I prefer a church which is bruised, hurting, and dirty.
— Pope Francis
I made a new friend at work. I’ll say her name is Sheila. It’s a wonder that we found each other. You see, Sheila suffers from depression and suicidal ideation just like I do. We didn’t know this when we started chatting daily and visiting each other’s classrooms.
Sheila seemed meek and shy. I could tell right away that she was introverted almost to the point of misanthropy.
After talking casually for several weeks, she started confiding in me. “I have a drinking problem.” “I suffer from depression.”
I also started opening up with her. It turns out that we both have spent time in psych wards for suicide attempts and depression.
Sheila and I are at the point to where we share everything with each other — because we have each other’s trust.
Today we were on the topic of suicide. We were discussing how different methods wouldn’t totally work. A bullet to the head might turn one into a vegetable instead of being fatal. How swallowing Drano could only burn your insides and not kill you. How pills don’t work (because we have both tried them).
Then our conversation took an eerie turn. Could we go to the Netherlands and take the euthanasia drug? Surely not. They wouldn’t give it out for healthy people’s suicides. What about Oregon? Nope. same thing.
Then Sheila said something that — well, I should have been shocked or red flags should have gone up, but they didn’t.
Sheila said, “As soon as my two cats die, I’m checking out.” Then she made a cutting motion across her throat with her index finger.
All I said was, “How?”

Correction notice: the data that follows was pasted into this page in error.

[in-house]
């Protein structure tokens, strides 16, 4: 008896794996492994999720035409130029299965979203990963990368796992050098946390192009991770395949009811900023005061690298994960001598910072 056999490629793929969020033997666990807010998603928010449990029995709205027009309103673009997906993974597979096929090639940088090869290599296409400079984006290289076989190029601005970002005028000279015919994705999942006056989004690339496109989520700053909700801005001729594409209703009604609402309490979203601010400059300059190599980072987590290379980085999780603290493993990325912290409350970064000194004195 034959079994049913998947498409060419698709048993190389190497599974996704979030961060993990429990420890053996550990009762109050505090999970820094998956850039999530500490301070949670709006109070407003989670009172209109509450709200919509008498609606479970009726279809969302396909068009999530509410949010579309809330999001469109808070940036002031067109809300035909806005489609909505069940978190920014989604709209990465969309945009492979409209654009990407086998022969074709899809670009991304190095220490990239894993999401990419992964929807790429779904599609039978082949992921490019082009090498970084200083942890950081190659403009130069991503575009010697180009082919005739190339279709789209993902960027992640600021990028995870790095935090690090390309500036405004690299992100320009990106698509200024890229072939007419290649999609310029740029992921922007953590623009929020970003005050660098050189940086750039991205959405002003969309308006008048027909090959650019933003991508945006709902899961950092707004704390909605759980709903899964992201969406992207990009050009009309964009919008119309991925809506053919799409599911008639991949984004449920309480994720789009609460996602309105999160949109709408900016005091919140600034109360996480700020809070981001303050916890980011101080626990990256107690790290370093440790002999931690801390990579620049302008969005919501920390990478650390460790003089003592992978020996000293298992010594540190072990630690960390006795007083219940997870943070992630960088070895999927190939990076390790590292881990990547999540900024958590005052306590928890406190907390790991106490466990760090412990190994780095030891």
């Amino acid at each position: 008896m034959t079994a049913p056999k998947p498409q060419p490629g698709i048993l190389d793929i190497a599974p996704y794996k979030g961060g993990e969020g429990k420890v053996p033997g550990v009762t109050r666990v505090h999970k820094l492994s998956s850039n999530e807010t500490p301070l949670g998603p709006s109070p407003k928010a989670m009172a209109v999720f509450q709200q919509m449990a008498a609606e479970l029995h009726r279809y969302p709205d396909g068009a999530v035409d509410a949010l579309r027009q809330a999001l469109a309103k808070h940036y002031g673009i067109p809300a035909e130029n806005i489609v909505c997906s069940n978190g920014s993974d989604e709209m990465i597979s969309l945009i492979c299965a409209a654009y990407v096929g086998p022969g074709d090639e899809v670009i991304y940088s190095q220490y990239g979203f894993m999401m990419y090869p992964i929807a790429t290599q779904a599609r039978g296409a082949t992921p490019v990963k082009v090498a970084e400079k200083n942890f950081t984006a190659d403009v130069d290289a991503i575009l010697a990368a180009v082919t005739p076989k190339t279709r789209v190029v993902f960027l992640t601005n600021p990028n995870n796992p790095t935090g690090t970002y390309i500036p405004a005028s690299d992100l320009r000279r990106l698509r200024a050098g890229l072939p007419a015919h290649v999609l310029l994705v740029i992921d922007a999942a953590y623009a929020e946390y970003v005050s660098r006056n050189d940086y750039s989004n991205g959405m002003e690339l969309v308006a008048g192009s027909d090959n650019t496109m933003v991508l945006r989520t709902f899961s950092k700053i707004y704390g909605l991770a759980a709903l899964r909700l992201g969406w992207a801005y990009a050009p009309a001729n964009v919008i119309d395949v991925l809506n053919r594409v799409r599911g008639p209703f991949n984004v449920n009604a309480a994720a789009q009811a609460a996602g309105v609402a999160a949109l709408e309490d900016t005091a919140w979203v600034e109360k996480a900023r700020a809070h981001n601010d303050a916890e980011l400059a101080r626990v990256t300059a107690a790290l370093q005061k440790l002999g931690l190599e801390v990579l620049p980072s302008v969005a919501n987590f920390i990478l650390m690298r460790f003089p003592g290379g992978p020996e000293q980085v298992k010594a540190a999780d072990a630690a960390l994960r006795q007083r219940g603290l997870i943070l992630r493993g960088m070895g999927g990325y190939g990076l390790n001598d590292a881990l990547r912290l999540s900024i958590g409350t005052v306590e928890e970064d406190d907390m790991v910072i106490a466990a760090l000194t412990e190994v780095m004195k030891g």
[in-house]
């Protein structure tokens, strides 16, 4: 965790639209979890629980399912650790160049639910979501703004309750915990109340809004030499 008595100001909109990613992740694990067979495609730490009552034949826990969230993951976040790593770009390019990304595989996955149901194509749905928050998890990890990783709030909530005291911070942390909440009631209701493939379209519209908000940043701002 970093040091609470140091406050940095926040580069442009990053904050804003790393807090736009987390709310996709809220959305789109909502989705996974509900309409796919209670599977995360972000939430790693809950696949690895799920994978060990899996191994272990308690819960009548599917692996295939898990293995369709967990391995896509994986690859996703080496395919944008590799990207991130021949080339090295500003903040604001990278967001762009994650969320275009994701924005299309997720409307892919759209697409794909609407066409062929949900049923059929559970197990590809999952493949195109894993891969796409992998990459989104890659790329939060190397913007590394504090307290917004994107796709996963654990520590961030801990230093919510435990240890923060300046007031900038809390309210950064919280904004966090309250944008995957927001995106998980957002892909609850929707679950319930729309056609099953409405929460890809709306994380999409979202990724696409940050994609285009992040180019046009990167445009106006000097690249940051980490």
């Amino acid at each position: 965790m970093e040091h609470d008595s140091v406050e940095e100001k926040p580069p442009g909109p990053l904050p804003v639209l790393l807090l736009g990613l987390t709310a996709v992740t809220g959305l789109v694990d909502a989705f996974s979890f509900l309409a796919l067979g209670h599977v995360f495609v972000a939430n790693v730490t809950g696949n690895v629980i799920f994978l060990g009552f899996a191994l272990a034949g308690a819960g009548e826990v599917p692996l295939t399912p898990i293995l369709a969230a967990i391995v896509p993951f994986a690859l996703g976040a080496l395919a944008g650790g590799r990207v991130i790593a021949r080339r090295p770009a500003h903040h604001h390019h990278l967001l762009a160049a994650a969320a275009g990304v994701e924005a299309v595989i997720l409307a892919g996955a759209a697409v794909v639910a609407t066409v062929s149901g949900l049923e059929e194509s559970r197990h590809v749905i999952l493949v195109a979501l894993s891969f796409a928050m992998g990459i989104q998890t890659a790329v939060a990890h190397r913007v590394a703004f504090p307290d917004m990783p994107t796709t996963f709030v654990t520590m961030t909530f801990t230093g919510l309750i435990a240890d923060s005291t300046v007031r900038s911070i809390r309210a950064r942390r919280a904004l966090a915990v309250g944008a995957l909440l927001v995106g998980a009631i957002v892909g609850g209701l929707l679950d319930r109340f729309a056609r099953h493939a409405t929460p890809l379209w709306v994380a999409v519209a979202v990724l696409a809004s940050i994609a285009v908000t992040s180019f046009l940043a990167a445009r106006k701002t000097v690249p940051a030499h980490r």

“I’ve been researching about hiring someone to kill me. Either that or jumping off a bridge into traffic.”
The thing is, I did nothing to persuade her from those plans. I didn’t step in like a friend should. I didn’t report her to 911.
Instead I empathized with her and told her I felt the same way. I even asked her if she would someday fly to Amsterdam with me so we could take the euthanasia pill together.
I know that I failed as a Christian. I know that I still have a shot at persuading her to live though.
But what about my agreeing with her? That certainly isn’t the Christian thing to do.
Oh, and Sheila is an alcoholic. She drinks wine at work out of her coffee tumbler. On Fridays we go out for lunch and we both slam beers.
I have the time of my life with Sheila — in a totally platonic way. But at the same time I am starting to believe that God put me in Sheila’s life to help her. And helping her I’m not.
Could you pray for me? Could you also pray for Sheila? Her parents have passed away, she doesn’t communicate with her siblings, and she has no real friends except for me. She has no one to live for.
Right now we are partners in misery yet we both are the only ones who can make each other laugh. It’s a tough situation because I love our friendship.
But at this point I guess I don’t love her enough to reach out to her as a Christian. The scary thing is, I don’t want it to ruin the fun we have.
The suicidal downward spiral feels like a water park slide: looping down and around until we go crashing into the water, all the while laughing and giggling like two kids under the summer sun.
Except we’re under storm clouds and I’m doing nothing about it. I want to feel ashamed of myself but for some reason I don’t. You have every right to judge me, but at this time I just ask for your prayers. That I can be a man of God and help this poor woman.